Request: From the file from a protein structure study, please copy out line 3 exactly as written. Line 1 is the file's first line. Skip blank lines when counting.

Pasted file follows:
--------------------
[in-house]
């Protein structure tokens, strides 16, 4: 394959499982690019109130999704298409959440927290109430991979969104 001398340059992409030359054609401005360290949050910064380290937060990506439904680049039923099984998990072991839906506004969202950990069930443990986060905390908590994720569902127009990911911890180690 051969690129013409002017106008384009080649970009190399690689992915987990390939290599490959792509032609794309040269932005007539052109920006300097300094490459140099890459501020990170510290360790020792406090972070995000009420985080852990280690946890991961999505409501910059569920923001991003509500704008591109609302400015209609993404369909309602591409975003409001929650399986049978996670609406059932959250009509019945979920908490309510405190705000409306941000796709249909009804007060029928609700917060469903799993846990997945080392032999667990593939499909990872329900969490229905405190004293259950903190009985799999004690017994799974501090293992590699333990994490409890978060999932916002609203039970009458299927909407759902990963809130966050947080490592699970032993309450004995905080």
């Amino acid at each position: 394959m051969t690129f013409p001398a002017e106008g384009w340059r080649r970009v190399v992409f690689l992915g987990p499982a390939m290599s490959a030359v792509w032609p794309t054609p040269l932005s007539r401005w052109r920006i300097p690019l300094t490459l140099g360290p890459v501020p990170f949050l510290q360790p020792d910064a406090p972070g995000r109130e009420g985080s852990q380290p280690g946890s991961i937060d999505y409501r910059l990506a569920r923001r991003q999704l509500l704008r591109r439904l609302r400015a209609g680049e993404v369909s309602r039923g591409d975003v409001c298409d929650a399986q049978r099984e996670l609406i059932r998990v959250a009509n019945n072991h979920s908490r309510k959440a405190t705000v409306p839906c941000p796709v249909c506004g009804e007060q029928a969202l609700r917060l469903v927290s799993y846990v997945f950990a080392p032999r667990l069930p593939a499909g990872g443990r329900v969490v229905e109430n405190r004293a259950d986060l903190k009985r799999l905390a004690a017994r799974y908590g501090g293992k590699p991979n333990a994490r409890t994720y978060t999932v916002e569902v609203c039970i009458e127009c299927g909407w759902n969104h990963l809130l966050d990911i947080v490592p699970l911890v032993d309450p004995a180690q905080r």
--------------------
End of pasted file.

């Amino acid at each position: 394959m051969t690129f013409p001398a002017e106008g384009w340059r080649r970009v190399v992409f690689l992915g987990p499982a390939m290599s490959a030359v792509w032609p794309t054609p040269l932005s007539r401005w052109r920006i300097p690019l300094t490459l140099g360290p890459v501020p990170f949050l510290q360790p020792d910064a406090p972070g995000r109130e009420g985080s852990q380290p280690g946890s991961i937060d999505y409501r910059l990506a569920r923001r991003q999704l509500l704008r591109r439904l609302r400015a209609g680049e993404v369909s309602r039923g591409d975003v409001c298409d929650a399986q049978r099984e996670l609406i059932r998990v959250a009509n019945n072991h979920s908490r309510k959440a405190t705000v409306p839906c941000p796709v249909c506004g009804e007060q029928a969202l609700r917060l469903v927290s799993y846990v997945f950990a080392p032999r667990l069930p593939a499909g990872g443990r329900v969490v229905e109430n405190r004293a259950d986060l903190k009985r799999l905390a004690a017994r799974y908590g501090g293992k590699p991979n333990a994490r409890t994720y978060t999932v916002e569902v609203c039970i009458e127009c299927g909407w759902n969104h990963l809130l966050d990911i947080v490592p699970l911890v032993d309450p004995a180690q905080r």